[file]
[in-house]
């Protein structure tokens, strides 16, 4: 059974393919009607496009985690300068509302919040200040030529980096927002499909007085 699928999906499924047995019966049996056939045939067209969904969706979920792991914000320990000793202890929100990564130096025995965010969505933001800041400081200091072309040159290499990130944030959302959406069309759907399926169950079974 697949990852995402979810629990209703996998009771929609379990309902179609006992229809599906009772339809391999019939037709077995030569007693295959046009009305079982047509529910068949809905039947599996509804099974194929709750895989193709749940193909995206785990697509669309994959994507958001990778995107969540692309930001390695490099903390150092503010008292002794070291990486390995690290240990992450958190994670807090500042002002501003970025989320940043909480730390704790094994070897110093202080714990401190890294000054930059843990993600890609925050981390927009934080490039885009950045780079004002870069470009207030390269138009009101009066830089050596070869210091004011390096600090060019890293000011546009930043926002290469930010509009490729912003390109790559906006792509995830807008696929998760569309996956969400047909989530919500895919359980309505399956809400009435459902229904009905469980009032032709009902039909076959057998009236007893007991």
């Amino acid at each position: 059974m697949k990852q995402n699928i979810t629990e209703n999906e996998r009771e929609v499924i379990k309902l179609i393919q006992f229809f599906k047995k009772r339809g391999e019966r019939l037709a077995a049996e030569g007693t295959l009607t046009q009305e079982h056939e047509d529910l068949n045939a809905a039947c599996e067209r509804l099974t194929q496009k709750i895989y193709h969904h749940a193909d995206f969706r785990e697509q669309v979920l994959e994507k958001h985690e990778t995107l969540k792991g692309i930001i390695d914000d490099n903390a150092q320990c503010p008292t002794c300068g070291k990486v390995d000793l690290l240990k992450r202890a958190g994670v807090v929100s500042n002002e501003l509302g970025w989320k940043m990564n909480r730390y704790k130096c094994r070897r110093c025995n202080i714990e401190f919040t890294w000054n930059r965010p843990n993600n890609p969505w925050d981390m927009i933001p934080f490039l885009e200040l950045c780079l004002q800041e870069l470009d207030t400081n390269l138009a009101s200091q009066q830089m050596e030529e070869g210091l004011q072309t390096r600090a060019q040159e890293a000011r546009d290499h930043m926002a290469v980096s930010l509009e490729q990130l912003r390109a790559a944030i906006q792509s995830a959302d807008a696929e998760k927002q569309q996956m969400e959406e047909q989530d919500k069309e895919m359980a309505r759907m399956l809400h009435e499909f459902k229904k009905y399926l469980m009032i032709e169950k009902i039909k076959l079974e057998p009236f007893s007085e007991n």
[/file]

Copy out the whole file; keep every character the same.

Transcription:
[in-house]
């Protein structure tokens, strides 16, 4: 059974393919009607496009985690300068509302919040200040030529980096927002499909007085 699928999906499924047995019966049996056939045939067209969904969706979920792991914000320990000793202890929100990564130096025995965010969505933001800041400081200091072309040159290499990130944030959302959406069309759907399926169950079974 697949990852995402979810629990209703996998009771929609379990309902179609006992229809599906009772339809391999019939037709077995030569007693295959046009009305079982047509529910068949809905039947599996509804099974194929709750895989193709749940193909995206785990697509669309994959994507958001990778995107969540692309930001390695490099903390150092503010008292002794070291990486390995690290240990992450958190994670807090500042002002501003970025989320940043909480730390704790094994070897110093202080714990401190890294000054930059843990993600890609925050981390927009934080490039885009950045780079004002870069470009207030390269138009009101009066830089050596070869210091004011390096600090060019890293000011546009930043926002290469930010509009490729912003390109790559906006792509995830807008696929998760569309996956969400047909989530919500895919359980309505399956809400009435459902229904009905469980009032032709009902039909076959057998009236007893007991």
């Amino acid at each position: 059974m697949k990852q995402n699928i979810t629990e209703n999906e996998r009771e929609v499924i379990k309902l179609i393919q006992f229809f599906k047995k009772r339809g391999e019966r019939l037709a077995a049996e030569g007693t295959l009607t046009q009305e079982h056939e047509d529910l068949n045939a809905a039947c599996e067209r509804l099974t194929q496009k709750i895989y193709h969904h749940a193909d995206f969706r785990e697509q669309v979920l994959e994507k958001h985690e990778t995107l969540k792991g692309i930001i390695d914000d490099n903390a150092q320990c503010p008292t002794c300068g070291k990486v390995d000793l690290l240990k992450r202890a958190g994670v807090v929100s500042n002002e501003l509302g970025w989320k940043m990564n909480r730390y704790k130096c094994r070897r110093c025995n202080i714990e401190f919040t890294w000054n930059r965010p843990n993600n890609p969505w925050d981390m927009i933001p934080f490039l885009e200040l950045c780079l004002q800041e870069l470009d207030t400081n390269l138009a009101s200091q009066q830089m050596e030529e070869g210091l004011q072309t390096r600090a060019q040159e890293a000011r546009d290499h930043m926002a290469v980096s930010l509009e490729q990130l912003r390109a790559a944030i906006q792509s995830a959302d807008a696929e998760k927002q569309q996956m969400e959406e047909q989530d919500k069309e895919m359980a309505r759907m399956l809400h009435e499909f459902k229904k009905y399926l469980m009032i032709e169950k009902i039909k076959l079974e057998p009236f007893s007085e007991n």